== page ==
By Gady Epstein
25 June 2010
If you’ve been spending too much time reading books lately, including the China books recommended on the last Sinica podcast, you may be missing out on real life — by which I mean, of course, the series of tubes that make up the Internet. On the new Sinica podcast, four people who have actually used the Internet in China discuss Beijing’s ambivalent relationship with the online world: Host Kaiser Kuo (now more firmly entrenched in the Chinese Internet as a communications bigwig at Baidu), Jeremy Goldkorn of the Danwei blog, China Tracker contributor Bill Bishop of the blogs Digicha and Sinocism, and your Forbes Beijing bureau chief.
The impetus for discussion was the Chinese government’s first white paper on the Internet. Whether you are a student of the Chinese Internet or of Communist Party doublespeak, it is a fascinating document — I recommend reading Part III: Guaranteeing Citizens’ Freedom of Speech on the Internet, and Part V: Protecting Internet Security, in which you learn about the many exceptions to those things they just said about guaranteeing free speech. Rebecca MacKinnon, an expert on Internet freedom and a visiting fellow at Princeton’s Center for Information Technology Policy, nicely vivisects some of the best parts on her blog.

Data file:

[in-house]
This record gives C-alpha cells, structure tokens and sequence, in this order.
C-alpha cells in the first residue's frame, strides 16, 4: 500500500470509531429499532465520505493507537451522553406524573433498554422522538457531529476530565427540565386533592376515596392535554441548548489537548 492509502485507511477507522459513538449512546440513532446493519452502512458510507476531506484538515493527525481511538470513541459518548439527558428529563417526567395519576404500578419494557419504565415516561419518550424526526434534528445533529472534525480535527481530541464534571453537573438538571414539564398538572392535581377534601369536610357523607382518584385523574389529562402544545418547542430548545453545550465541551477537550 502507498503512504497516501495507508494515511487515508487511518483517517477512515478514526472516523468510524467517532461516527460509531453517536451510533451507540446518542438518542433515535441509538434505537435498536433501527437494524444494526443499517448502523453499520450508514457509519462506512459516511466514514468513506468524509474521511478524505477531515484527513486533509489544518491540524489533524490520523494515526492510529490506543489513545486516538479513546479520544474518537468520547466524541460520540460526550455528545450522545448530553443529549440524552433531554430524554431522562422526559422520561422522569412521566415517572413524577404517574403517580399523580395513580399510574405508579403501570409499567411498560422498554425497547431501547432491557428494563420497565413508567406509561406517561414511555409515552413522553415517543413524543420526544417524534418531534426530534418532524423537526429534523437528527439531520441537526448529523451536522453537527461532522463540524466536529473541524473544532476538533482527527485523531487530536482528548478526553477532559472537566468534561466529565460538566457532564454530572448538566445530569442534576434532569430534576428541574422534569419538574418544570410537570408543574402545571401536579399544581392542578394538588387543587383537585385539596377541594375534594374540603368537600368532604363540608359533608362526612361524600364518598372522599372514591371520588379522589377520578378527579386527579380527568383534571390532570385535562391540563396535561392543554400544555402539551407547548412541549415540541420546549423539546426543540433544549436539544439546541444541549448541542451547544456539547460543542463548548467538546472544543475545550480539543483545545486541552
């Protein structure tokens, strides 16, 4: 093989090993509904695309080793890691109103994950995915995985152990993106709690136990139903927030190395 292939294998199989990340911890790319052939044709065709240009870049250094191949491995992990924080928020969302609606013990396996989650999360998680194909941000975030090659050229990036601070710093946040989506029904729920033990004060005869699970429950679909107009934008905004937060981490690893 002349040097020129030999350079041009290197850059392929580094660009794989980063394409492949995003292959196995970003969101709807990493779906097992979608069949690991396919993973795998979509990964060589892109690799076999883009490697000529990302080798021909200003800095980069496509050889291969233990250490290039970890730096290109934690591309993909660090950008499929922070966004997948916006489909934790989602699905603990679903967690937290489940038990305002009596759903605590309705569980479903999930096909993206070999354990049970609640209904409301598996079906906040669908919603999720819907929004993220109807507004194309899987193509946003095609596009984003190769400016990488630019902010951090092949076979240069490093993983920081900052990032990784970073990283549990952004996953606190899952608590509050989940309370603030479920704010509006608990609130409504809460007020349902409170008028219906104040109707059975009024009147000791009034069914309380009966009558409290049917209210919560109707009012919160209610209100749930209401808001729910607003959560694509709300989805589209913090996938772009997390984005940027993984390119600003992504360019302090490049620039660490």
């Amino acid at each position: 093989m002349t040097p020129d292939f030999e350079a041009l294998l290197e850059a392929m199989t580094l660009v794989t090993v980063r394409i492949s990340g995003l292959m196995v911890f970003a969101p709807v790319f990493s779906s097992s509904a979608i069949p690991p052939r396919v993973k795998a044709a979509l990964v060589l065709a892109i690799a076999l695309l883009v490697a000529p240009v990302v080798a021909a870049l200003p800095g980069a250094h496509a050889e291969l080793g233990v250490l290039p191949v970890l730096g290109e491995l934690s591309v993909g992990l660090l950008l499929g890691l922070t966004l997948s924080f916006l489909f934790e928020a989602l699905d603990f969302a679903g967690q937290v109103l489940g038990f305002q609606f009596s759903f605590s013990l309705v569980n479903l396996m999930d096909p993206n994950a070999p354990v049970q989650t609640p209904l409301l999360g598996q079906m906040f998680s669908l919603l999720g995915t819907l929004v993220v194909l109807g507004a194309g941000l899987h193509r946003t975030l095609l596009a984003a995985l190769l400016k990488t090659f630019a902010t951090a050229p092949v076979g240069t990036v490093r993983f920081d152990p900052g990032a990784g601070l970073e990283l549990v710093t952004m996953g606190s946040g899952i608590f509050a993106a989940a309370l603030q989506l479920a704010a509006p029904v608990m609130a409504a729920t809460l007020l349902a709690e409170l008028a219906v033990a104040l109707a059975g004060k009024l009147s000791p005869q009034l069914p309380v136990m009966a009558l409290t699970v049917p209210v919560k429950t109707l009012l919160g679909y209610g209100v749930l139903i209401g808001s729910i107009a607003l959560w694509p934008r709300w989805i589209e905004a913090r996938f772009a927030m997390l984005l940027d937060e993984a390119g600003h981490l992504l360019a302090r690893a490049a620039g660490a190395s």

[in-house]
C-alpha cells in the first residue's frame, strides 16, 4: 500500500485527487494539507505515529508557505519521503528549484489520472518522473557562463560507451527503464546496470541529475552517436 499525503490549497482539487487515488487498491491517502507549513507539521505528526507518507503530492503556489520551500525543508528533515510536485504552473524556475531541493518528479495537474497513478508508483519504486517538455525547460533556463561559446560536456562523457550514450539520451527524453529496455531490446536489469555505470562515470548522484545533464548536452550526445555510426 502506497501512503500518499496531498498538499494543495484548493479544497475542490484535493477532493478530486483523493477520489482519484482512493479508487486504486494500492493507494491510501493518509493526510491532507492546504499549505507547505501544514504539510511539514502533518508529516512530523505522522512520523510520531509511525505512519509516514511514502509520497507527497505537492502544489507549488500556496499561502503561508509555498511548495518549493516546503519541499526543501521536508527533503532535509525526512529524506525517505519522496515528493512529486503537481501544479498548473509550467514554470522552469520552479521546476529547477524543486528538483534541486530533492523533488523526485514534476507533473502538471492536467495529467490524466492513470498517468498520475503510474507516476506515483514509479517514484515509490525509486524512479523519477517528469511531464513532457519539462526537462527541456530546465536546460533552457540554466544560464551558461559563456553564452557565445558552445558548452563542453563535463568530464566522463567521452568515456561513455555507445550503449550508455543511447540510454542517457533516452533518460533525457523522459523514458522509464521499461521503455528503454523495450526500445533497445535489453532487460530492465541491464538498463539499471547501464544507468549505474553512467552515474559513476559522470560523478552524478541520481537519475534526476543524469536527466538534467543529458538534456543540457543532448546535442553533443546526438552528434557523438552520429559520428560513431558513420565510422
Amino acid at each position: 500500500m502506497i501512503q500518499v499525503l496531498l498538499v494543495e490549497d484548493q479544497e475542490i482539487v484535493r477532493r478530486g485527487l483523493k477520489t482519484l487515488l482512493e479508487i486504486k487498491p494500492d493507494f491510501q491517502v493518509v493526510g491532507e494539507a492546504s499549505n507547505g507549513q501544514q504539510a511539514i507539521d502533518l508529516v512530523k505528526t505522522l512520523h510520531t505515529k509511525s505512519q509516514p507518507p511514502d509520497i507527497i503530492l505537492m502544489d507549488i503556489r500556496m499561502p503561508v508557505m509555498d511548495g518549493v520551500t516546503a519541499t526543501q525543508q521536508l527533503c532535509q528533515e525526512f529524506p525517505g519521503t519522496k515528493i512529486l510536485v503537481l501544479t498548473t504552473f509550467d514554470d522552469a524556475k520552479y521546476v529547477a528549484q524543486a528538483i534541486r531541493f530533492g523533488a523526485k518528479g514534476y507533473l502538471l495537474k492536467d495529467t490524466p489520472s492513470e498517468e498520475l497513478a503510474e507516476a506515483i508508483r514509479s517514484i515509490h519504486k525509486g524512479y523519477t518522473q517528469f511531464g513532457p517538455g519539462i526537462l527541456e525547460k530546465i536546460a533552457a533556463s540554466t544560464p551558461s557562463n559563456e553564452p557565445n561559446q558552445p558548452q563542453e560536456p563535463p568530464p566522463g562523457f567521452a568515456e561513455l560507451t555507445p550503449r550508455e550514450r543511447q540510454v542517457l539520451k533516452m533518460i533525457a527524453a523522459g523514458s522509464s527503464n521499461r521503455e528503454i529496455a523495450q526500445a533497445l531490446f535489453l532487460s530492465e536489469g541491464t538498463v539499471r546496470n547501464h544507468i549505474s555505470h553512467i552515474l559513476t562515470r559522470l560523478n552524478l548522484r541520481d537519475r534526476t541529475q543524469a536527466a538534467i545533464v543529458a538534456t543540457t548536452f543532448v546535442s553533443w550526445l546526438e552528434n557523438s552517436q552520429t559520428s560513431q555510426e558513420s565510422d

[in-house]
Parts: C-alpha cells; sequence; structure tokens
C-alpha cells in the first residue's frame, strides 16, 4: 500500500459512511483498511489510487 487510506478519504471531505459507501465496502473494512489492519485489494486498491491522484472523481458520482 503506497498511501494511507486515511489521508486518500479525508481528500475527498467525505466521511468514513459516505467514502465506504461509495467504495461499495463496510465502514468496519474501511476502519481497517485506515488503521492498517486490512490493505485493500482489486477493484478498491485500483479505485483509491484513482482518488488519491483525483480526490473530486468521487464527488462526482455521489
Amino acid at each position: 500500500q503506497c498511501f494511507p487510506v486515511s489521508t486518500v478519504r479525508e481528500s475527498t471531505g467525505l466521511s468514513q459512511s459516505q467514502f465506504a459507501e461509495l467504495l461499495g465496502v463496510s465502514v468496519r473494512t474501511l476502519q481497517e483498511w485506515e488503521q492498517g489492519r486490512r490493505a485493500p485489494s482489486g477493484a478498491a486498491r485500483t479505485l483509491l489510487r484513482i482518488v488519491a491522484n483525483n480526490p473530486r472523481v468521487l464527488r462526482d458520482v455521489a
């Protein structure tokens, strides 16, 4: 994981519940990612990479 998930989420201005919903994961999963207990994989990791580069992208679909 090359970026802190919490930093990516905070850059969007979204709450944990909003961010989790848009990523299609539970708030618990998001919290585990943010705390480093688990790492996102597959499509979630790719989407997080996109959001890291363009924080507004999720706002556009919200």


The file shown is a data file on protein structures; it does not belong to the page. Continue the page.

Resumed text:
On the podcast we also discuss a phenomenon that was abetted by the Internet, the mung bean-snake oil guru Zhang Wuben, written about in detail here. Listen to the mp3 here for a wide-ranging discussion of the Internet’s role in citizen speech, social control and commerce. Bottom line: Whereas at one point Chinese leaders might have feared the Internet more than they appreciated it, they are clearly more confident in their approach to the Internet now. It will be interesting to see where China’s Internet policies lead.